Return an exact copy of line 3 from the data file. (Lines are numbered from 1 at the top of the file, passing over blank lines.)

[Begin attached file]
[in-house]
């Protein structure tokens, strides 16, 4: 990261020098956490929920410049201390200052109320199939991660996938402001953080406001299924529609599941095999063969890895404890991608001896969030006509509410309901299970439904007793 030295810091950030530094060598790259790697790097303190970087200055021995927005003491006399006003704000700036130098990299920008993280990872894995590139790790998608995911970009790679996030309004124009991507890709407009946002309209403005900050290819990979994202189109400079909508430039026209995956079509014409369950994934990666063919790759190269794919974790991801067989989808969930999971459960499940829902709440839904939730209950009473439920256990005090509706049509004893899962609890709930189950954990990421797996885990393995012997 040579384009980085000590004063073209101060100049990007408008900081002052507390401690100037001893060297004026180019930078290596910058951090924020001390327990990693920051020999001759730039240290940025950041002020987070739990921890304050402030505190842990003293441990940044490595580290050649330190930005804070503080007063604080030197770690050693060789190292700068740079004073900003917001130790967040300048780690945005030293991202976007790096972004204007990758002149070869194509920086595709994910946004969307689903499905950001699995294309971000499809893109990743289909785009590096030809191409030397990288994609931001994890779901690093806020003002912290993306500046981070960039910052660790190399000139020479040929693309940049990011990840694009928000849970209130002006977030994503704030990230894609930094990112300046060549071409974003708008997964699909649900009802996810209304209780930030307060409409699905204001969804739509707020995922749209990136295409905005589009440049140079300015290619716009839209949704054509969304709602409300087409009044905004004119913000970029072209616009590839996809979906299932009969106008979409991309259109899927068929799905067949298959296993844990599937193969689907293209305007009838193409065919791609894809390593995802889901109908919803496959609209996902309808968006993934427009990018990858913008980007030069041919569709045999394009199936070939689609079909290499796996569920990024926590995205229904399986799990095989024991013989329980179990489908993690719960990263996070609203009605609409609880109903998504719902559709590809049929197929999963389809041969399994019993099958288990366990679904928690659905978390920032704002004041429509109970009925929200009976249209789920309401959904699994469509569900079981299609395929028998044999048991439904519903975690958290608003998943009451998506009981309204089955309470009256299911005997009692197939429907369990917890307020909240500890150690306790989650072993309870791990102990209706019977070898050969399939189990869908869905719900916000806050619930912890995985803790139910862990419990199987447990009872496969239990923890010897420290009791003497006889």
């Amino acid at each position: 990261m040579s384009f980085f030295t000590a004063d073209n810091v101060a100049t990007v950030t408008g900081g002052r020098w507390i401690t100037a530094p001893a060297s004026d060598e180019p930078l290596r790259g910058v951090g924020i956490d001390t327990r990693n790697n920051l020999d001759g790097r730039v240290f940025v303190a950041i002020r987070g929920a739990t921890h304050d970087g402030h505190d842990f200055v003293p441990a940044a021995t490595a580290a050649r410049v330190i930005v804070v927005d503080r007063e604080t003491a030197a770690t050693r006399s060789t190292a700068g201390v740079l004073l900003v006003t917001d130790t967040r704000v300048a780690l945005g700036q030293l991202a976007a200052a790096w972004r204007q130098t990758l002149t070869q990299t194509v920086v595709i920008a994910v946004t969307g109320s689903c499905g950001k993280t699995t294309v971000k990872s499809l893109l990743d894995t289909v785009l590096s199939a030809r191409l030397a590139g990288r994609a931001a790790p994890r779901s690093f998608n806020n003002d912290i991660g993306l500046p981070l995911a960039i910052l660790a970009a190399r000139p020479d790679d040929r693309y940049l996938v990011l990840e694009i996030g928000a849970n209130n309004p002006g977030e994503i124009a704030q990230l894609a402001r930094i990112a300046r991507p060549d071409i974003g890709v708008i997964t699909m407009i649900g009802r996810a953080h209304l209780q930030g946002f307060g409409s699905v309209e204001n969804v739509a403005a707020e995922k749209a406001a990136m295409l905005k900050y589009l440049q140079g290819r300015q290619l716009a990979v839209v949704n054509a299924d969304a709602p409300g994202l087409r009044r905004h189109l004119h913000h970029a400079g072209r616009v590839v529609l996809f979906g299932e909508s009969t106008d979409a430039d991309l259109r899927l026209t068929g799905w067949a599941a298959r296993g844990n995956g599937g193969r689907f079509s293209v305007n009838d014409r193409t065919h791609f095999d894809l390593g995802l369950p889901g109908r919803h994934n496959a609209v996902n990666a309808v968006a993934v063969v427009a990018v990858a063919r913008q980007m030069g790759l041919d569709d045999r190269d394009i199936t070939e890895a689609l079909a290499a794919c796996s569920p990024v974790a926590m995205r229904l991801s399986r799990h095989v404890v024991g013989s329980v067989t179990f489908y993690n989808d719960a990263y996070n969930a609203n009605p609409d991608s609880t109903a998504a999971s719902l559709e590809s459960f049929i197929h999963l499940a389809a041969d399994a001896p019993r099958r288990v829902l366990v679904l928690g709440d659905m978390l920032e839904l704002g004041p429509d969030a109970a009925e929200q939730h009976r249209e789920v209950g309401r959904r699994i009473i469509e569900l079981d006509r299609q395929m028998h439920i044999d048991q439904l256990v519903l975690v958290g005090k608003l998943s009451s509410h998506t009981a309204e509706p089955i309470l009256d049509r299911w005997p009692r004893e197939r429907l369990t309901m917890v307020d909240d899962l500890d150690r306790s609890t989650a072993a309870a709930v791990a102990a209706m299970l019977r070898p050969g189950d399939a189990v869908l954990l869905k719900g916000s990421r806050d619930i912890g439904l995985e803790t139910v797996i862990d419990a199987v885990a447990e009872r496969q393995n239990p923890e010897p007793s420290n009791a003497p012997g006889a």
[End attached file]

């Amino acid at each position: 990261m040579s384009f980085f030295t000590a004063d073209n810091v101060a100049t990007v950030t408008g900081g002052r020098w507390i401690t100037a530094p001893a060297s004026d060598e180019p930078l290596r790259g910058v951090g924020i956490d001390t327990r990693n790697n920051l020999d001759g790097r730039v240290f940025v303190a950041i002020r987070g929920a739990t921890h304050d970087g402030h505190d842990f200055v003293p441990a940044a021995t490595a580290a050649r410049v330190i930005v804070v927005d503080r007063e604080t003491a030197a770690t050693r006399s060789t190292a700068g201390v740079l004073l900003v006003t917001d130790t967040r704000v300048a780690l945005g700036q030293l991202a976007a200052a790096w972004r204007q130098t990758l002149t070869q990299t194509v920086v595709i920008a994910v946004t969307g109320s689903c499905g950001k993280t699995t294309v971000k990872s499809l893109l990743d894995t289909v785009l590096s199939a030809r191409l030397a590139g990288r994609a931001a790790p994890r779901s690093f998608n806020n003002d912290i991660g993306l500046p981070l995911a960039i910052l660790a970009a190399r000139p020479d790679d040929r693309y940049l996938v990011l990840e694009i996030g928000a849970n209130n309004p002006g977030e994503i124009a704030q990230l894609a402001r930094i990112a300046r991507p060549d071409i974003g890709v708008i997964t699909m407009i649900g009802r996810a953080h209304l209780q930030g946002f307060g409409s699905v309209e204001n969804v739509a403005a707020e995922k749209a406001a990136m295409l905005k900050y589009l440049q140079g290819r300015q290619l716009a990979v839209v949704n054509a299924d969304a709602p409300g994202l087409r009044r905004h189109l004119h913000h970029a400079g072209r616009v590839v529609l996809f979906g299932e909508s009969t106008d979409a430039d991309l259109r899927l026209t068929g799905w067949a599941a298959r296993g844990n995956g599937g193969r689907f079509s293209v305007n009838d014409r193409t065919h791609f095999d894809l390593g995802l369950p889901g109908r919803h994934n496959a609209v996902n990666a309808v968006a993934v063969v427009a990018v990858a063919r913008q980007m030069g790759l041919d569709d045999r190269d394009i199936t070939e890895a689609l079909a290499a794919c796996s569920p990024v974790a926590m995205r229904l991801s399986r799990h095989v404890v024991g013989s329980v067989t179990f489908y993690n989808d719960a990263y996070n969930a609203n009605p609409d991608s609880t109903a998504a999971s719902l559709e590809s459960f049929i197929h999963l499940a389809a041969d399994a001896p019993r099958r288990v829902l366990v679904l928690g709440d659905m978390l920032e839904l704002g004041p429509d969030a109970a009925e929200q939730h009976r249209e789920v209950g309401r959904r699994i009473i469509e569900l079981d006509r299609q395929m028998h439920i044999d048991q439904l256990v519903l975690v958290g005090k608003l998943s009451s509410h998506t009981a309204e509706p089955i309470l009256d049509r299911w005997p009692r004893e197939r429907l369990t309901m917890v307020d909240d899962l500890d150690r306790s609890t989650a072993a309870a709930v791990a102990a209706m299970l019977r070898p050969g189950d399939a189990v869908l954990l869905k719900g916000s990421r806050d619930i912890g439904l995985e803790t139910v797996i862990d419990a199987v885990a447990e009872r496969q393995n239990p923890e010897p007793s420290n009791a003497p012997g006889a």